People in all indigenous cultures around the world used stimulants or narcotics – psychoactive compounds usually derived from plants. These were mostly chewed. Examples include tobacco (including Australian native Pituri), coca (common in South America), betel-nut (used across South and Southeast Asia and the Pacific), kava (in the western Pacific), opium (used in Asia and Europe since ancient times).
Since the 16th century, when Native American tobacco smoking was adopted by the Europeans, the use of narcotics entered a dangerous path. Europeans took up nicotine smoking with enthusiasm and spread the habit across their expanding colonial realms. Sigmund Freud – a father of psychoanalysis - was to assert later that ‘smoking is a form of oral pleasure.’ The Portuguese and Spanish introduced it to South and Southeast Asia as well as Melanesia.
With millions of smokers it did not take long to discover that mixing opium with tobacco or indeed smoking it alone was far more potent than chewing. Use of opium accelerated in the 18th century, especially after the British went into large-scale production of opium in India and forced its trade onto China. Commercialising drugs resulted in intractable health, social and criminal problems world-wide.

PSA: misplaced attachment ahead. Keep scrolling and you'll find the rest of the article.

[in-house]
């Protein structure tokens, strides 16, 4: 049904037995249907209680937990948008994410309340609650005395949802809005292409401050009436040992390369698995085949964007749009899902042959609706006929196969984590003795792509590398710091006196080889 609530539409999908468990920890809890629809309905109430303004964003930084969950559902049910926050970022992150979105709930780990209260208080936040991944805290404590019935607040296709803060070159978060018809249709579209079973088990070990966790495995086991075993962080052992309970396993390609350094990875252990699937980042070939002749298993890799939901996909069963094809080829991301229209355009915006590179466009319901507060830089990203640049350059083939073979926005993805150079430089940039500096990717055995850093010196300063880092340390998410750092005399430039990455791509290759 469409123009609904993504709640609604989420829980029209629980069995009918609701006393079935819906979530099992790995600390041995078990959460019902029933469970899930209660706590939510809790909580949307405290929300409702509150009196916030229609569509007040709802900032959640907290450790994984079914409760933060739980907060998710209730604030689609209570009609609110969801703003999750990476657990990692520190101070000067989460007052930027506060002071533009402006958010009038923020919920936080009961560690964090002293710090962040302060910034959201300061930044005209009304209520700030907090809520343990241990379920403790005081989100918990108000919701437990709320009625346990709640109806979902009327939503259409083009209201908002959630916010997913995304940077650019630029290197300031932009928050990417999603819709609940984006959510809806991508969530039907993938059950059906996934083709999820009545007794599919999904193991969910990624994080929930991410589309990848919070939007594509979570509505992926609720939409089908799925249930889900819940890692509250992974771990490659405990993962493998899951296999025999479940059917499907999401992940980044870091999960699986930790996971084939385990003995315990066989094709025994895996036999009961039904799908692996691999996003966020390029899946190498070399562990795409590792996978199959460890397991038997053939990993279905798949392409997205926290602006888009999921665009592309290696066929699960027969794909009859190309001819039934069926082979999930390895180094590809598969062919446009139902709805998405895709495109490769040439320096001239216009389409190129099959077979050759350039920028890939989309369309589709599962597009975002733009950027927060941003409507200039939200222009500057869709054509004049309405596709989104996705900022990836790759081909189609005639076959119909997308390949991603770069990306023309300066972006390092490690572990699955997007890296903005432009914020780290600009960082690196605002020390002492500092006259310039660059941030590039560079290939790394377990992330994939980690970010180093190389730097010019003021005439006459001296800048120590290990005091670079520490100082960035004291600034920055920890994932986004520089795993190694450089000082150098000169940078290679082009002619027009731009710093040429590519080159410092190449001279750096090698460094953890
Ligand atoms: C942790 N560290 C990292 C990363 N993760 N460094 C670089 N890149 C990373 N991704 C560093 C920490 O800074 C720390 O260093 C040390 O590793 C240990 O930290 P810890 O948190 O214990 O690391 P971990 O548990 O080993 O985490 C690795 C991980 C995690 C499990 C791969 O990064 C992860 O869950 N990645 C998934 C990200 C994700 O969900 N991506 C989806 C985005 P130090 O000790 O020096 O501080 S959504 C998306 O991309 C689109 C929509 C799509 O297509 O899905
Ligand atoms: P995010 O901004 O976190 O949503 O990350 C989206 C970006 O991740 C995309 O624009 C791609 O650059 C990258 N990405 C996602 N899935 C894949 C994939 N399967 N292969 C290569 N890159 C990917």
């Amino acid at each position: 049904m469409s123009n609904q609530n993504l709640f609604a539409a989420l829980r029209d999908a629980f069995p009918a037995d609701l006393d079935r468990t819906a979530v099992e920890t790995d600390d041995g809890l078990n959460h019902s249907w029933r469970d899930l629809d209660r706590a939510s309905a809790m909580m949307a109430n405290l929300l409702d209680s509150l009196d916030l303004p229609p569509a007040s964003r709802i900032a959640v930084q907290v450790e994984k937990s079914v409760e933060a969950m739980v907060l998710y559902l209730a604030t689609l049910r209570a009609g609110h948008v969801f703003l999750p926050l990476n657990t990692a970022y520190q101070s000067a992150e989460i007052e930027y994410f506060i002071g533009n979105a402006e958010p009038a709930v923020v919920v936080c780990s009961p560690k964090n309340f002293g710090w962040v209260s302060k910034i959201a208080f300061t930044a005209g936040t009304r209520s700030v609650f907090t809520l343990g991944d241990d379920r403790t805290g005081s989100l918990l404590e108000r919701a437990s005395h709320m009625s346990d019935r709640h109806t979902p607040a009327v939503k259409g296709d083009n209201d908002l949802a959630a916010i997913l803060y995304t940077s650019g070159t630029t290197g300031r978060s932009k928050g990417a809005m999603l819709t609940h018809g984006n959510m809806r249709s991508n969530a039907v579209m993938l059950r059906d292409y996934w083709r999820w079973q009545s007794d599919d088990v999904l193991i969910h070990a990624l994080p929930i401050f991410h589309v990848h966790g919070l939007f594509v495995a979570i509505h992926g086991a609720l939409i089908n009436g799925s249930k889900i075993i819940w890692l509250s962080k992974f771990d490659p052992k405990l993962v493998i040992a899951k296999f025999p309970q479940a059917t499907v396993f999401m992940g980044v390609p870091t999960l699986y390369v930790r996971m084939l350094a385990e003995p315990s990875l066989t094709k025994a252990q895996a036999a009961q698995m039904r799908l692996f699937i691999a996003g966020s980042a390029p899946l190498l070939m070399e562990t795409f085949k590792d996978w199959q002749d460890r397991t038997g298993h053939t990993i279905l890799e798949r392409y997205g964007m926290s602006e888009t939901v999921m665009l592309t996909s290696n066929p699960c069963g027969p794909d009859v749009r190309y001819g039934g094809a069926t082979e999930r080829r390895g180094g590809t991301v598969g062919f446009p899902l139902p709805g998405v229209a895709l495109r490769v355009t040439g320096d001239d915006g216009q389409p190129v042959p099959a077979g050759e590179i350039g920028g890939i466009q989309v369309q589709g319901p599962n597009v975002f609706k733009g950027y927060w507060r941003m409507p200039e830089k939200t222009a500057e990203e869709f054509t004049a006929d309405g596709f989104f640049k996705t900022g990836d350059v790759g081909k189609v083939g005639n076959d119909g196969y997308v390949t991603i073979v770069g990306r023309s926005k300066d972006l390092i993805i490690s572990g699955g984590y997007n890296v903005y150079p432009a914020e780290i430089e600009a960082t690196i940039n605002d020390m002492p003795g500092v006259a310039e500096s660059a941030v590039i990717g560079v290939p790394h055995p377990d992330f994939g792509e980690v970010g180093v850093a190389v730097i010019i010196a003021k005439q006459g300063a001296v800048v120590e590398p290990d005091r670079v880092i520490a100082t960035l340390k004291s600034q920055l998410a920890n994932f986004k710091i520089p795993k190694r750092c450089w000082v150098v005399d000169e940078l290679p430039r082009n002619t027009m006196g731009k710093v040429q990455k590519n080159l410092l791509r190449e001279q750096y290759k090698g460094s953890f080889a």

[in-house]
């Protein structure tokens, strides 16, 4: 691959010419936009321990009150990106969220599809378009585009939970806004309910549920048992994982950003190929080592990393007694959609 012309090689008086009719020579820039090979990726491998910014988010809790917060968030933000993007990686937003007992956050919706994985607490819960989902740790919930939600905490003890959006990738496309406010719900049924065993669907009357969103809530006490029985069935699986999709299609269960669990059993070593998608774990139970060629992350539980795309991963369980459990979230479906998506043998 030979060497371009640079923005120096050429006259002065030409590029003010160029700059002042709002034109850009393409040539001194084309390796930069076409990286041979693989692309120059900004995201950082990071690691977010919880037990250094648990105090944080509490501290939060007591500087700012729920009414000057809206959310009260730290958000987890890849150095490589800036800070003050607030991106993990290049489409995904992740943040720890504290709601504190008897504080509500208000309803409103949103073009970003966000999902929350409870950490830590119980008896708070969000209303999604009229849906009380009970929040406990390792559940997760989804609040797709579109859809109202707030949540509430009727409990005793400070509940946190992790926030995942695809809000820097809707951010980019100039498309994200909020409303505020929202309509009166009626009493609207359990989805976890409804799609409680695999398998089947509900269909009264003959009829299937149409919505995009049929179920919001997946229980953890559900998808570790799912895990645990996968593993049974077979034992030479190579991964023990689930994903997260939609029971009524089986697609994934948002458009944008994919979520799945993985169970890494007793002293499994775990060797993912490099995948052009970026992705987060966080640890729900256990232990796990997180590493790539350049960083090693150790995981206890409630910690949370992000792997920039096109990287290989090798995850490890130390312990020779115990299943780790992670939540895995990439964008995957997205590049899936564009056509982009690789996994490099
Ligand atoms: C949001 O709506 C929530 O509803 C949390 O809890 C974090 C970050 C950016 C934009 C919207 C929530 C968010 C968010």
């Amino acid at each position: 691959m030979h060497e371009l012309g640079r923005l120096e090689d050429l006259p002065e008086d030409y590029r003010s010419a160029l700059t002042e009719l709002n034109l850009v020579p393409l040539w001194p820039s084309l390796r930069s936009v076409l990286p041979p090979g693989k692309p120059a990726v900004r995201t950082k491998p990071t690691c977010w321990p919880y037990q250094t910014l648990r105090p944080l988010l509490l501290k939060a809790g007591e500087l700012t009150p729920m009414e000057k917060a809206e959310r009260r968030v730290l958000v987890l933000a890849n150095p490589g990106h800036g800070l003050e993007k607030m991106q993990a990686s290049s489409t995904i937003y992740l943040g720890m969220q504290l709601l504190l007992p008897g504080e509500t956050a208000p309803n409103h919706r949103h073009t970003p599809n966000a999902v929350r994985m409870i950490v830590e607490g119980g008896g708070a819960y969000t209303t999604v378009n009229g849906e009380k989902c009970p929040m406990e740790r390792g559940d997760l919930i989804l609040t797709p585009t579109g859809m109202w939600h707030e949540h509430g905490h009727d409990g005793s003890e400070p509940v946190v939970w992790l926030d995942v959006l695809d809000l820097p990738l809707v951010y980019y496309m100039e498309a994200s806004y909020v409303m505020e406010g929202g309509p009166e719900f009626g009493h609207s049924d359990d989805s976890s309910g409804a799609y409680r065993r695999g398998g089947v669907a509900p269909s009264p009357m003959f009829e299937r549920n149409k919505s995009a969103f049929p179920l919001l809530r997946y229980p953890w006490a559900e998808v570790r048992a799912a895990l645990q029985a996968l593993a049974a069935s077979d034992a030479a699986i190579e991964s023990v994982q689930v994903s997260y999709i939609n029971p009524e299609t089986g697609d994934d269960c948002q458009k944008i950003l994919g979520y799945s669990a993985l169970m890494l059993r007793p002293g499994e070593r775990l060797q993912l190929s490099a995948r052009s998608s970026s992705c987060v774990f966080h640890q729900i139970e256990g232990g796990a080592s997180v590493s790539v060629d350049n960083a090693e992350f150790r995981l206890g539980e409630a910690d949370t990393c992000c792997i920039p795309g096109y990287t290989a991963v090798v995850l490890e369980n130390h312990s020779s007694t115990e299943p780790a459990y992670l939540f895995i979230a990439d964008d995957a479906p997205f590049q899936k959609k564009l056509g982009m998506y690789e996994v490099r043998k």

A by-product of this momentous event in our region was the development of the Aboriginal smoking pipe, known commonly as the opium pipe and – of course - opium smoking by ordinary Australians as well as cultural minorities. Successful eradication of opium smoking in the early 20th century contributed to opening a floodgate for the hard, synthesised drugs such as cocaine, morphine, and numerous derivatives.